Why will honey never spoil?

Honey has long been prized for its sweet taste, versatility in cooking and baking, and nutritional value. But perhaps honey’s most remarkable quality is its seemingly indefinite shelf life. Unlike almost every other food on earth, honey simply does not spoil – ever. As long as it’s properly sealed and stored, honey’s vital nutrients, flavors, aromas, colors, and textures remain nearly unchanged for centuries or even millennia.

So why doesn’t honey ever spoil? The short answer is that honey contains natural chemicals that inhibit microbial growth along with enzymes that fight oxidation. But let’s explore the details behind honey’s extraordinary shelf life.

Honey’s Low Moisture Content Prevents Microbial Growth

Microbial growth requires available water, so foods with very low moisture content can stay shelf-stable for a long time. Dried goods like flour, dried beans, and jerky rely on this principle. Honey fits into this category, with a moisture content of around 17%. Since bacteria and fungi require more moisture to proliferate, honey does not provide a viable environment for them to thrive.

Honey Generates Hydrogen Peroxide Which Inhibits Microbes

The nectar collected by bees contains an enzyme called glucose oxidase. When the nectar is converted into honey by honeybees, this enzyme gets diluted into the honey. Here’s where things get interesting. The enzyme slowly breaks down over time and interacts with components of honey to produce hydrogen peroxide – yes, the same mild antiseptic you might put on cuts.

This hydrogen peroxide is generated at low levels and very gradually, such that it does not affect the honey’s flavor. But the hydrogen peroxide does create an inhospitable environment for bacteria and yeasts by oxidizing their cell membranes. So hydrogen peroxide born out of honey itself acts as an antimicrobial barrier keeping spoilage microorganisms at bay.

Honey is Naturally Acidic, Which Discourages Microbial Growth

The natural acidity of honey plays a role in preventing microbial proliferation too. Honey’s pH averages around 4 on the pH scale, which is mildly acidic. Most microorganisms grow best in neutral pH environments of around 7. The acidic pH of honey helps deny spoilage bacteria and fungi of the ideal conditions they seek. So honey’s intrinsic acidity makes it a less hospitable terrain for contamination by microorganisms.

Honey Contains Phytochemical Factors That Inhibit Certain Bacteria

In addition to hydrogen peroxide and acidity, honey contains an array of phytochemicals or plant-based compounds that exhibit antimicrobial properties. These include polyphenols, flavonoids, terpenes, benzyl alcohol, and lysozyme. Some of these phytochemicals work synergistically to inhibit specific bacteria. For example, honey’s polyphenols and lysozyme are particularly adept at impeding Gram-positive bacteria such as Micrococcus luteus and Staphylococcus aureus. So altogether, honey’s naturally occurring phytochemicals serve as microbial deterrents.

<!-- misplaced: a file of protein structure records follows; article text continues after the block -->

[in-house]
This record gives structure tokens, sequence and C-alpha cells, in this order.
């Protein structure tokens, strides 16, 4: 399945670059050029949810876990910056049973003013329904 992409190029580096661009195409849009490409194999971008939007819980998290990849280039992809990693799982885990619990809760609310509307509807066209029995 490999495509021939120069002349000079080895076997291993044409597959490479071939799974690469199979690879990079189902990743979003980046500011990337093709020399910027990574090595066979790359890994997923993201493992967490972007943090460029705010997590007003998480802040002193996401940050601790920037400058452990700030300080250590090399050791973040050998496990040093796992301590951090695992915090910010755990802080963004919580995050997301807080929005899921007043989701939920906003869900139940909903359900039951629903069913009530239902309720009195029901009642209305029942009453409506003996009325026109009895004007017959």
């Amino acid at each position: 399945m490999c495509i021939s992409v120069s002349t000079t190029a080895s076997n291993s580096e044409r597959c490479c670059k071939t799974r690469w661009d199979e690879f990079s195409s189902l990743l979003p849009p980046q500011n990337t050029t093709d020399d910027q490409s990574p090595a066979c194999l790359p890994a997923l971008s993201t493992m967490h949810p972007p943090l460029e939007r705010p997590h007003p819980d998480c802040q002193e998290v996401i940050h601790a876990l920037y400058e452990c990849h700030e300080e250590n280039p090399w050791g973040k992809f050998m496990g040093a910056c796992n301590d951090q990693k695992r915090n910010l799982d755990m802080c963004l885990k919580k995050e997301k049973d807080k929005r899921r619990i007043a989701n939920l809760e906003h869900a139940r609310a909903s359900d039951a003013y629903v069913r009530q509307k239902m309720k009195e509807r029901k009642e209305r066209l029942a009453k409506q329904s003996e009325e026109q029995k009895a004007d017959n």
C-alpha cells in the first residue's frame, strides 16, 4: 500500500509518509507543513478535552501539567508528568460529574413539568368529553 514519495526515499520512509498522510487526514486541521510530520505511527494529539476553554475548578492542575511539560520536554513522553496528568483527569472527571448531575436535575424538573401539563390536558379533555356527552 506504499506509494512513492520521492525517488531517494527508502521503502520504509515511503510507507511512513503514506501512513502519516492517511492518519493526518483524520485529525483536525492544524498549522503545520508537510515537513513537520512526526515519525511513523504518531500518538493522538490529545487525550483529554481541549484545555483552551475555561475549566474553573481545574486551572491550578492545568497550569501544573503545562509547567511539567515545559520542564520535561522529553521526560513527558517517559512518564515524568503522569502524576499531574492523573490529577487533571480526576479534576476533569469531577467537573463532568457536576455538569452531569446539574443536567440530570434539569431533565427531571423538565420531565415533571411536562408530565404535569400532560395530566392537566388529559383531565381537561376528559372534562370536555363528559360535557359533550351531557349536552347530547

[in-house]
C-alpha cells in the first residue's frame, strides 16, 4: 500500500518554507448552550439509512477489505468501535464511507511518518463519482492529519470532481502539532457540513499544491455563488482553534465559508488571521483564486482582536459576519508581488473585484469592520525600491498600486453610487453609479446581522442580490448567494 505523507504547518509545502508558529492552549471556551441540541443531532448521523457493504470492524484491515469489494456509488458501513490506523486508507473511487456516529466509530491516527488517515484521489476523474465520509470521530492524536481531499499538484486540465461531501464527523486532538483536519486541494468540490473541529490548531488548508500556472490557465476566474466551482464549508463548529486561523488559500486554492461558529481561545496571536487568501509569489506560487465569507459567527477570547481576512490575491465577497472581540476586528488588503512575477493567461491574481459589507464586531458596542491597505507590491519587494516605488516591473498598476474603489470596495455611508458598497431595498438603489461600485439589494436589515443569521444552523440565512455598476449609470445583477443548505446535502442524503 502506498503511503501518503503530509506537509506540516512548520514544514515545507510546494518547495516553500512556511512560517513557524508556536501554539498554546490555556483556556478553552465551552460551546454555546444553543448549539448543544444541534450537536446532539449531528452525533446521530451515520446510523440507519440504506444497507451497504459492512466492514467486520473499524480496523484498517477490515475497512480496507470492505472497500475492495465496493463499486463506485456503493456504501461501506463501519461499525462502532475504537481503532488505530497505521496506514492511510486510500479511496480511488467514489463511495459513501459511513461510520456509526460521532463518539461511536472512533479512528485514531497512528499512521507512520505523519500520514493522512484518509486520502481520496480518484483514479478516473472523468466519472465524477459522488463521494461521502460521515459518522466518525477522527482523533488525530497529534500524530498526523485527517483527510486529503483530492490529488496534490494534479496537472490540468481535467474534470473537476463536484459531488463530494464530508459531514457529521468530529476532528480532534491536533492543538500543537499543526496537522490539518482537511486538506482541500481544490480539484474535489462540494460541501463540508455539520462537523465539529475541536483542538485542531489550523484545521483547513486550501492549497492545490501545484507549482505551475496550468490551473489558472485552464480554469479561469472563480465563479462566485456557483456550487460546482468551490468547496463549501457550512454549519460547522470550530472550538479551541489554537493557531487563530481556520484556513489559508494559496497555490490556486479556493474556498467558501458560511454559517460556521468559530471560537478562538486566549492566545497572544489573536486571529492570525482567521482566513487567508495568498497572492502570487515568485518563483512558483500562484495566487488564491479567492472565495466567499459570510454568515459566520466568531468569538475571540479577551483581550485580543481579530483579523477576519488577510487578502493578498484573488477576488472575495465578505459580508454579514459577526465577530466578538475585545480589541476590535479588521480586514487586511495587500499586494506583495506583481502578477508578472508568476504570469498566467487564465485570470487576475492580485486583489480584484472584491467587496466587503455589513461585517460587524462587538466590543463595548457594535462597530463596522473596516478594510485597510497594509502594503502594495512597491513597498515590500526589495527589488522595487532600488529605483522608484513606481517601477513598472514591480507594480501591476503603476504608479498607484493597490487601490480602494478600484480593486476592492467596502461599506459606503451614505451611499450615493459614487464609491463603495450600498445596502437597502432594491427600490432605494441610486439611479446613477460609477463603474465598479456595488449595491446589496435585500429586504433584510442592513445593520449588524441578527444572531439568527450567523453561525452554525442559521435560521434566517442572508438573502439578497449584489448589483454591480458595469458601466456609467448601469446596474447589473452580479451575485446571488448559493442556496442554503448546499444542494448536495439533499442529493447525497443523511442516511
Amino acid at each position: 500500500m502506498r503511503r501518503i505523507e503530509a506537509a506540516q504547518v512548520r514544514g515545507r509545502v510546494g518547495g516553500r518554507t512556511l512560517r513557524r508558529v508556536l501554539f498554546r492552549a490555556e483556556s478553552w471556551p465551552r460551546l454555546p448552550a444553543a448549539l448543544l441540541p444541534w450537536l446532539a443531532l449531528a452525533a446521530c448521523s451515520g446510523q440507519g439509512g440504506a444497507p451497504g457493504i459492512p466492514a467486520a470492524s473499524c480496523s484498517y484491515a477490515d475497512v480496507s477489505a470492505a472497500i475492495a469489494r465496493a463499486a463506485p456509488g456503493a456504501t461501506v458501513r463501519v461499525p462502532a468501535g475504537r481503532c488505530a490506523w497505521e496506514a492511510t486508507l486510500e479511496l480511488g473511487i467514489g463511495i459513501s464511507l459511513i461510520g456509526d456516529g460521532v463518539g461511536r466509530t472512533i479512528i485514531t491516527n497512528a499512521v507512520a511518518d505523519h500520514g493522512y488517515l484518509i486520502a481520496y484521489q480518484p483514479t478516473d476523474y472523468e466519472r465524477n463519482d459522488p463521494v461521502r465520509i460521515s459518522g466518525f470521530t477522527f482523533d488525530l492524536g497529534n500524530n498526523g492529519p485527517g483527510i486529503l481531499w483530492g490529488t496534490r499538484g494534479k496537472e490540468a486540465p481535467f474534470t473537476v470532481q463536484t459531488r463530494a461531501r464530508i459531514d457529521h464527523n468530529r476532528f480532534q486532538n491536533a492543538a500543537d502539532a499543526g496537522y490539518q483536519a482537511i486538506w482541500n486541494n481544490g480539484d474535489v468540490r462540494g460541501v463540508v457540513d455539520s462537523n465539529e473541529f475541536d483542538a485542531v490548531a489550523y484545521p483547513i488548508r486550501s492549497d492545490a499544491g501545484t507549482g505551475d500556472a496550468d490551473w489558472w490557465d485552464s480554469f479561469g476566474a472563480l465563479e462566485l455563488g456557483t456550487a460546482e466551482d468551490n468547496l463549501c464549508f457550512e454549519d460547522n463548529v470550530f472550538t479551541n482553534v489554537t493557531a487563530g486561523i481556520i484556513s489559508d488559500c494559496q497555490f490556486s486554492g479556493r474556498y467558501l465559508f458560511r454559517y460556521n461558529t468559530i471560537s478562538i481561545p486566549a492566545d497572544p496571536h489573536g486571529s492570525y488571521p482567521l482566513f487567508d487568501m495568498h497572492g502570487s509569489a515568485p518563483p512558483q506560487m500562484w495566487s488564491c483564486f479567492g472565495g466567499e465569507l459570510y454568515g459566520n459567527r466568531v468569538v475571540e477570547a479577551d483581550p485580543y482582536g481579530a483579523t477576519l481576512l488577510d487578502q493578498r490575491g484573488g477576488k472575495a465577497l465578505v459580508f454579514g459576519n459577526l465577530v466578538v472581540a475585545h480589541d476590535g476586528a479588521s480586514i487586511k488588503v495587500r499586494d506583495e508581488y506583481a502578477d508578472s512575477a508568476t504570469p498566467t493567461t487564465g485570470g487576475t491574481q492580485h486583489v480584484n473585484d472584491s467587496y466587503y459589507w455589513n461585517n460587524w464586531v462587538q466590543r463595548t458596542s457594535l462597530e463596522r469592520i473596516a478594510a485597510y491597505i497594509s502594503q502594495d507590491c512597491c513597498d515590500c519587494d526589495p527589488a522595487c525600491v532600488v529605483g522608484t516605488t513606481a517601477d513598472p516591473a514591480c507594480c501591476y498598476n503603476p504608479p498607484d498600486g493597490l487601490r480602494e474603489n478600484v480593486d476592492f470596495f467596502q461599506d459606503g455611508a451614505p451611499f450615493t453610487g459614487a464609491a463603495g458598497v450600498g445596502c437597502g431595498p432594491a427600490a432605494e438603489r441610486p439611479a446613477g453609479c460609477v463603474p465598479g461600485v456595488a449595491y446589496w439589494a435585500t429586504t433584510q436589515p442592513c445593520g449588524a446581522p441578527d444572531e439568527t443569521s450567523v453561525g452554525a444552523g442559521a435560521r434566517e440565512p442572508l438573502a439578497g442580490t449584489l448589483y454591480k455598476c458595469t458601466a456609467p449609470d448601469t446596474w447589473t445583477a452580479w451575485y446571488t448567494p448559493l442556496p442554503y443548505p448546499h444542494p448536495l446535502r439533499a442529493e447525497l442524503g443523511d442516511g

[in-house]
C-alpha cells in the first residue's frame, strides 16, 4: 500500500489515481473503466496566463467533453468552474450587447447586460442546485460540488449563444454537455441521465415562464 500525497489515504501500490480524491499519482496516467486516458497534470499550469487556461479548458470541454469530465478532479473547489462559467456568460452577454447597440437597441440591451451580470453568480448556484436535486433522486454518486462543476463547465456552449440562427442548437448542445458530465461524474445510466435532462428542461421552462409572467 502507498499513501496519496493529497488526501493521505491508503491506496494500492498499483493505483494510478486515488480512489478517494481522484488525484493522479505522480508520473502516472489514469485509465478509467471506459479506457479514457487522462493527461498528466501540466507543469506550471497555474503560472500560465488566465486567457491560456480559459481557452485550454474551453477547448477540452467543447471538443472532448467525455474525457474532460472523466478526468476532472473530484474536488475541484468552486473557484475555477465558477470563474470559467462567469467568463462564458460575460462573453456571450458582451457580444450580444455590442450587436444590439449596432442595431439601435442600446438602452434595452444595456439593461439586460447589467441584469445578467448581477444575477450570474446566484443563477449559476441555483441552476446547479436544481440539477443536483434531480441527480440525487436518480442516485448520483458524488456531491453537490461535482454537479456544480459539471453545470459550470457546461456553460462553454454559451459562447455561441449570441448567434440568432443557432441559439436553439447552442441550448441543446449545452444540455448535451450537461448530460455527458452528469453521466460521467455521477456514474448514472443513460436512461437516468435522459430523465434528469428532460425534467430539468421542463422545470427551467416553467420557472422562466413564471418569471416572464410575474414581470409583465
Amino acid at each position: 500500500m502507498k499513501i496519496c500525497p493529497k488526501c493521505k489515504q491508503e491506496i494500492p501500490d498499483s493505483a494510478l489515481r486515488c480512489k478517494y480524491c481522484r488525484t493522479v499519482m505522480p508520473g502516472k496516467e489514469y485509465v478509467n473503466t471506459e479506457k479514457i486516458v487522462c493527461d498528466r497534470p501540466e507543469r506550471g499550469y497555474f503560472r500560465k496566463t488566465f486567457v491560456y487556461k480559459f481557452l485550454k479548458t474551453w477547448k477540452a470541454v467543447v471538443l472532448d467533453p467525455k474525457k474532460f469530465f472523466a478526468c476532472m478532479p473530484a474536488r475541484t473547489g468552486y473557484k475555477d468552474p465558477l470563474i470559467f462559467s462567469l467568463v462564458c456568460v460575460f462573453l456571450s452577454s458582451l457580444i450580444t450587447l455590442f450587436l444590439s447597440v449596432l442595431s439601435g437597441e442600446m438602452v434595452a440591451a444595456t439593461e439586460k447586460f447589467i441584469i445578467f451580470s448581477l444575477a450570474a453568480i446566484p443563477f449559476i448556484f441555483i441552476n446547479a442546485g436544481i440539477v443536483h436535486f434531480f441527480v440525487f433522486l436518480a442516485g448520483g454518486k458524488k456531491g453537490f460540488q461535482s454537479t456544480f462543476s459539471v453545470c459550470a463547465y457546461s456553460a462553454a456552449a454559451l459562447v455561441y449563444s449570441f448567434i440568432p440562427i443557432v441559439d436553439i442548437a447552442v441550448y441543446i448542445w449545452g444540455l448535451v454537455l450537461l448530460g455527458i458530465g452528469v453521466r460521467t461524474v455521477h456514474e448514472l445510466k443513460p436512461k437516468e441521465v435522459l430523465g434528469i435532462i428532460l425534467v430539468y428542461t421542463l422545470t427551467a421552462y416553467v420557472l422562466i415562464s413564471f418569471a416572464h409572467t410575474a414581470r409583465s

The Antimicrobial Bee Defensin-1 Protein is Present in Honey

Researchers have isolated a bee-derived protein called bee defensin-1 in honey which also demonstrates antimicrobial activities. This peptide protein is synthesized by honeybees and integrated into honey. Bee defensin-1 has been shown to inhibit outright growth of certain bacteria and fungi. So this innate protein is another contributor to honey’s long shelf life.

High Sugar Content Preserves Honey

Honey is characteristically sweet due to its very high sugar content. It is comprised of roughly 70-80% various sugars primarily fructose and glucose. This high sugar concentration results in low water activity. With scarcely any water available in the thick sugary syrup, no microbial growth can occur. Furthermore, this hypersaturated sugar state keeps honey’s water activity below the thresholds required for fungi, molds, and yeasts to develop. The prevalent sugars also support honey’s hygroscopic nature, binding water molecules so they cannot facilitate microbial proliferation.

Honey Lacks Nutrients Needed for Microbial Growth

For any organism including spoilage microbes to thrive, they need nutrients like proteins, vitamins, minerals etc. But honey is nutritionally deficient relative to other foods. Its chief components are simple sugars without proteins, fiber, fat, vitamins or minerals. So even if spoilage organisms got into honey, they would not have the nutrients needed to flourish. The nutritional desert of honey simply does not support microbial expansion.

Bees Add Enzymes to Honey That Fight Oxidation

Raw honey contains enzymes secreted by bees that boost honey’s antioxidant power. Glucose oxidase and catalase are the two main antioxidant enzymes infused into honey by bees. These enzymes are scientifically proven to counter oxidation and free radicals that might otherwise cause honey to deteriorate over time. So bees essentially equip honey with its own built-in armor against the oxidative processes that lead to spoilage.

Honey’s Antioxidants Protect Against Oxidation

In addition to antioxidant enzymes from bees, honey contains various chemical compounds that function as antioxidants. These include polyphenols, carotenoids, amino acids, and flavonoids among others. The diverse antioxidants in honey scavenge free radicals that can damage molecules through oxidation. This antioxidant activity staves off oxidation and rancidity over time. So honey’s rich antioxidant content preserves it against oxidative spoilage.